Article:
The Marlins leave Houston with a 1-2 start to the season – which could just as easily be 3-0 if they had scored only a few more runs. Or used the amount of runs they scored (16) in a more sparing way.
And their young players are playing very tough baseball – Girardi called last night’s loss the best game of the season (so far) the Marlins played. They came back from a 6-0 deficit to make a stand in the 9th where Hermida and Cabrera both fought back from 0-2 counts to give their team a shot. Willingham’s broken bat squib out was the final out of the game and the last chance for the night. But it took Lidge – one of the best closers in baseball – a 28 pitch inning to get the job done.
There is no quit in the Marlins.
Despite this, the media has seemed to choose a negative stance with the Marlins – at least for the most part. Most pundits pick the Marlins to lose upwards of 100 games, choosing to overlook their talent in favor of experience. The same mistake was made in 2003 when no one picked the Marlins to go to the World Series (except yours truly…) and certainly when they got there, no one picked them to win anything at all.
Experience = wins? No, talent gives you the best opportunity to win games. And the Marlins have loads of it.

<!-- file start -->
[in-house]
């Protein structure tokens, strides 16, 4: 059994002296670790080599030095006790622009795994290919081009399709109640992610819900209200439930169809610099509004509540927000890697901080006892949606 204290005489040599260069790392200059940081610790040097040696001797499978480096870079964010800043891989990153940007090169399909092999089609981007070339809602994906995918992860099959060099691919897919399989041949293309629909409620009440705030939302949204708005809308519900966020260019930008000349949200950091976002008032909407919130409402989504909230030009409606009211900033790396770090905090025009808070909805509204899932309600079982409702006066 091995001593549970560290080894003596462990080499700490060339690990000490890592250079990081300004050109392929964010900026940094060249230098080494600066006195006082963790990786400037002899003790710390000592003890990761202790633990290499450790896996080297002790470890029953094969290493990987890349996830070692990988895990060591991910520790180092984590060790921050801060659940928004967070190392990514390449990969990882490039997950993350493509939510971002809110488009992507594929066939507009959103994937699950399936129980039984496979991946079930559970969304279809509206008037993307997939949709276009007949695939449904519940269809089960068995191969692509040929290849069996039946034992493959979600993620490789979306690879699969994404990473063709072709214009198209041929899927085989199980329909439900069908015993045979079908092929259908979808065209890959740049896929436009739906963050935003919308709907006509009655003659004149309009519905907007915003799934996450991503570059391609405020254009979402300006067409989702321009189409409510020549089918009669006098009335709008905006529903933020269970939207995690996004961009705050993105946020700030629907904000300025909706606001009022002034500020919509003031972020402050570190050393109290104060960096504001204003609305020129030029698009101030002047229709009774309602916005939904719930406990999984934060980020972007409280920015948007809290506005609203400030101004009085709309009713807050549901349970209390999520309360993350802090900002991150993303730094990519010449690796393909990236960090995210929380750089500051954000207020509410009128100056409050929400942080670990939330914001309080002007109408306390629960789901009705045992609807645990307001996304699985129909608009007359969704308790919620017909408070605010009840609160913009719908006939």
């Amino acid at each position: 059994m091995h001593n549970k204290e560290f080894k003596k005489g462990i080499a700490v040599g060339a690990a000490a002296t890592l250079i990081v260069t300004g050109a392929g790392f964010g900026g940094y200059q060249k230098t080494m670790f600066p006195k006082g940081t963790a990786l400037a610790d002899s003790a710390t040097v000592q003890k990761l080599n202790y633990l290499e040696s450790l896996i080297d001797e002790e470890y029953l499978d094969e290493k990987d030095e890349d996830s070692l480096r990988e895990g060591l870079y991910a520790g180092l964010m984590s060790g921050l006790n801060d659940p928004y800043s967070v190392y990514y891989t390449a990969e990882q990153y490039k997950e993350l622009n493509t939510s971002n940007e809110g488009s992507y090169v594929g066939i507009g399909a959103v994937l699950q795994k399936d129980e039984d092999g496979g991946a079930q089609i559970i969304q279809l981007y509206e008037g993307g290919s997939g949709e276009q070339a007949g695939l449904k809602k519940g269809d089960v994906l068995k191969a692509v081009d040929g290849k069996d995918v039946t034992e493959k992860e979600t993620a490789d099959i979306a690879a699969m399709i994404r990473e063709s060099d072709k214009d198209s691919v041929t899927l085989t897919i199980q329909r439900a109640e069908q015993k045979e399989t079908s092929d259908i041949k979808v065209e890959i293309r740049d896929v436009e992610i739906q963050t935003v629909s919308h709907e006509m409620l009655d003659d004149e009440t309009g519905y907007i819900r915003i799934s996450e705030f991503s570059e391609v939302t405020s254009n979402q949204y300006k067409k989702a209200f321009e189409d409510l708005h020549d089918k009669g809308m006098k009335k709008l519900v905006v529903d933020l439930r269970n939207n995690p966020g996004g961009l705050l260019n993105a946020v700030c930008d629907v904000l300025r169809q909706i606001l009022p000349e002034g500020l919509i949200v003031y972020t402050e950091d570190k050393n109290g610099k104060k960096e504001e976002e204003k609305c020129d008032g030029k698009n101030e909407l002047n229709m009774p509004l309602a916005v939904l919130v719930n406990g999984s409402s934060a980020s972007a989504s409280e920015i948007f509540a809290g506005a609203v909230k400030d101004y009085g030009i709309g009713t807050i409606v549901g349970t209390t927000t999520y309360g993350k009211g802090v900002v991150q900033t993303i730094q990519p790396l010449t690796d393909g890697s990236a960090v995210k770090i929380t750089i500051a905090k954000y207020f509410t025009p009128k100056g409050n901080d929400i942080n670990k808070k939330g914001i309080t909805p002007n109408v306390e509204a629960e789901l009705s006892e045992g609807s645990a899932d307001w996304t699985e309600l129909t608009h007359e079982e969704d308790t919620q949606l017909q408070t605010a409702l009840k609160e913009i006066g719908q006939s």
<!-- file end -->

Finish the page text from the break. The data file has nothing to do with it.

But it isn’t just about the on-field product the media seems to be attacking, but the Marlins front office and their off-field activities.
The Marlins meet with San Antonio’s mayor and staff on Opening Day in Houston and the media blasts them for it. Sure, this was not exactly tactful – they could have waited until the second game of the season at least – but the Marlins front office have an obligation to the franchise to secure its future, too.
And the South Florida media – by and large – neglects to be helpful at all in this process. Instead, they choose to bad mouth the Marlins. From characterizations of David Samson as some kind of annoying, inept pipsqueak (and admittedly, he does look suspiciously like a Big Boy statue come to life…), to Loria being cheap with some kind of hidden agenda to drive the Marlins franchise into the ground (whoops, winning a World Series in 2003 and re-investing money into the team’s payroll for the next 2 seasons seems to be just a fit).